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By Stacey Menser email@example.com
LeAnne Pool helps provide care for Early Head Start students Maliyah Brown (left) and Hayden Hubbard while their moms are in class at Caldwell County High. The program was started this school year but is at risk of losing its federal funding in September.
Saturday, March 26, 2011
One federal program that local educators believe has had a positive impact on Caldwell County High students is at risk of losing funding. But the community can help save it by contacting lawmakers and asking for help.
The Early Head Start program, which serves teen mothers and their children, began at CCHS this school year with federal stimulus funds allocated to Head Start and Early Head Start programs across the nation.
The program at CCHS is operated with these funds through Audubon Area Community Services and provides in-school childcare for up to eight infants and toddlers whose mothers are students at the school.
The school provides a room for the program, but everything else is funded through federal grant monies, including three staff members.
“We offer so much more than just day care,” said LeeAnn McGregor, who is the head teacher of the Early Head Start program at CCHS.
“We work with the children (ages 6 weeks through 3 years) on fine motor skills as well as emotional, social and cognitive skills. By being here in the program, the children have a routine and consistency. They also have the benefit of being around other kids.”
Not only are the children of the teen mothers benefitting from the program, but also the mothers and their family members as well.
“We work with the families on setting goals, both inside and outside the classroom,” said McGregor. “We also make sure these young mothers have the skills they need to be successful not only in their school work but also as caregivers to their children.”
McGregor said the student mothers spend one class period a day with their children.
“If mom does not come to school, the baby may not come to the program,” McGregor said.
But the goal is to keep these mothers in school.
“One way we help is by taking the children for their immunizations and well child checkups. That way the mothers don’t have to miss out on classroom time,” said McGregor.
The educational opportunities provided to the local teen mothers actually begin in the prenatal stages.
“I make weekly home visits to make sure the expectant mothers are doing everything they are supposed to be doing,” said McGregor. “We also partner with local agencies, such as the HANDS program through the health department, to provide these mothers and their families with as many resources as we can.”
But the resources that are providing for the program will run out in September.
“That is why we want the community to come out and see just how important this program is,” said McGregor.
An open house is planned at the Early Head Start room at Caldwell County High School Thursday, March 31, from 5-7 p.m.
“We invite the entire community to come out, see the faces of the people being served and hopefully contact lawmakers and ask them to keep this program,” said McGregor.
Community members can easily show their support for the program by logging on to http://www.supportheadstart.org.
The website will allow community members to send emails directly to Senators Mitch McConnell and Rand Paul, Rep. Ed Whitfield and President Barak Obama, asking to allocate funds to keep the local program.
“This is a program our students need,” said Renee Williams, Director of Special Education and Prechool/Head Start for the Caldwell School District.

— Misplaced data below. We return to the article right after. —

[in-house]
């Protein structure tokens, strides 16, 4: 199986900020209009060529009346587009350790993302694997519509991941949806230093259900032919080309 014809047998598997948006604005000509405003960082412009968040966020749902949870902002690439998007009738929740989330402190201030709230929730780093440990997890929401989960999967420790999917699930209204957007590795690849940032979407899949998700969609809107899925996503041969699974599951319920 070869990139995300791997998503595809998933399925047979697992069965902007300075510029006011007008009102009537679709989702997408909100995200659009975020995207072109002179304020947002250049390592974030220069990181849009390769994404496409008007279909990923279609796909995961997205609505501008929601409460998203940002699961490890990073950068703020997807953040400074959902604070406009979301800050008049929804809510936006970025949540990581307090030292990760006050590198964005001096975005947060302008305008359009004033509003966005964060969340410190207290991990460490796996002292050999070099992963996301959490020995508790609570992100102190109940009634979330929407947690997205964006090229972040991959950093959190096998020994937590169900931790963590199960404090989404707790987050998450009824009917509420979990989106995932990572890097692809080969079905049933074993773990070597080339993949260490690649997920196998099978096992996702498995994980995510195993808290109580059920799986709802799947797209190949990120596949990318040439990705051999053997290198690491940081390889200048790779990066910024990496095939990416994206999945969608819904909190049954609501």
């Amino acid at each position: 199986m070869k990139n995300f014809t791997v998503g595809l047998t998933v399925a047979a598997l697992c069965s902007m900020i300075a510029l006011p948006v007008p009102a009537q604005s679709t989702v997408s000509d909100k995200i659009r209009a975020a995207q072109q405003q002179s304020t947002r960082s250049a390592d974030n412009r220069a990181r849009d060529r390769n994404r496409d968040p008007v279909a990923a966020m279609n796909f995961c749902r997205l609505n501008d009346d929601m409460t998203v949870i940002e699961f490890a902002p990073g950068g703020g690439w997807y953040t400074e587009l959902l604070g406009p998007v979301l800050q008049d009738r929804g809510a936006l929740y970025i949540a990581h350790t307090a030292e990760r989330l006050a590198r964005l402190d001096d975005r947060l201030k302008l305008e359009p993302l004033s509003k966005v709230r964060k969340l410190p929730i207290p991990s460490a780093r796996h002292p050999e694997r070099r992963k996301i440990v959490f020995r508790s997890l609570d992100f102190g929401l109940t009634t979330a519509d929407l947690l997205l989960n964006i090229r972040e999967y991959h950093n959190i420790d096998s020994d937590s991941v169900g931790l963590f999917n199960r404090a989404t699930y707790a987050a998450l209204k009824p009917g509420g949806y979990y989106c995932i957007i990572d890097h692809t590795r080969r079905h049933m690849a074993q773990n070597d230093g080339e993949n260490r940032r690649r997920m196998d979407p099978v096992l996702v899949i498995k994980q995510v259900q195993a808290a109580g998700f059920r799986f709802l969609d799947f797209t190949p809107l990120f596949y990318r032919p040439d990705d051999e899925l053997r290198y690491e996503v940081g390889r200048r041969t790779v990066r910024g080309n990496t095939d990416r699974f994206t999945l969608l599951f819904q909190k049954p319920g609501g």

Williams oversees the Early Head Start program for the district, and she feels the need will continue to be there for local students.
While there are no figures on exactly how many CCHS students are currently pregnant, one educator at the school guessed that 16 students are either currently a mother or expecting a child.
“This is our first year to actually have the program in the school. The grant was for two years, but it took the first year to get it up and running,” Williams said. “I think it has been well received, better than we had expected. It has not been intrusive or disruptive to the students at the high school.
“We would like the community to come to the open house and see all the benefits of this program.”
Educators at the high school see the benefits each and every day walking the halls of the school.
“I think it is encouraging to some of our teen mothers. It is allowing them the opportunity to stay in school when they may not otherwise be able to,” said CCHS Guidance Counselor Teresa Scott.
Denise Pool of the district’s COPE Family Center works closely with high school students day in and day out.
“It’s not a problem we want to have, but we do have it,” said Pool speaking of the rate of teen pregnancy.
“What I tell these girls is to finish their high school education. That is the most important thing they can do to provide for themselves and their babies.
“They are raising our next generation. We want them to set a good example for their children by finishing high school, and this program (Early Head Start) allows them to do that.”
Pool said she has heard the personal stories of some of the young mothers who are participating in the program this school year.
“If this program wasn’t here, some of them would have to quit school and stay home,” said Pool. “This program is keeping them in school, and that’s why we need to keep it.”
Community members are invited to attend the Thursday open house and meet the staff of the Early Head Start program, which includes Holly Van Hooser and LeAnne Pool in addition to LeeAnn McGregor.
The community can learn other ways to offer support to the program by contacting McGregor at the high school, 365-8010. In-kinds donations and volunteer opportunities are available.
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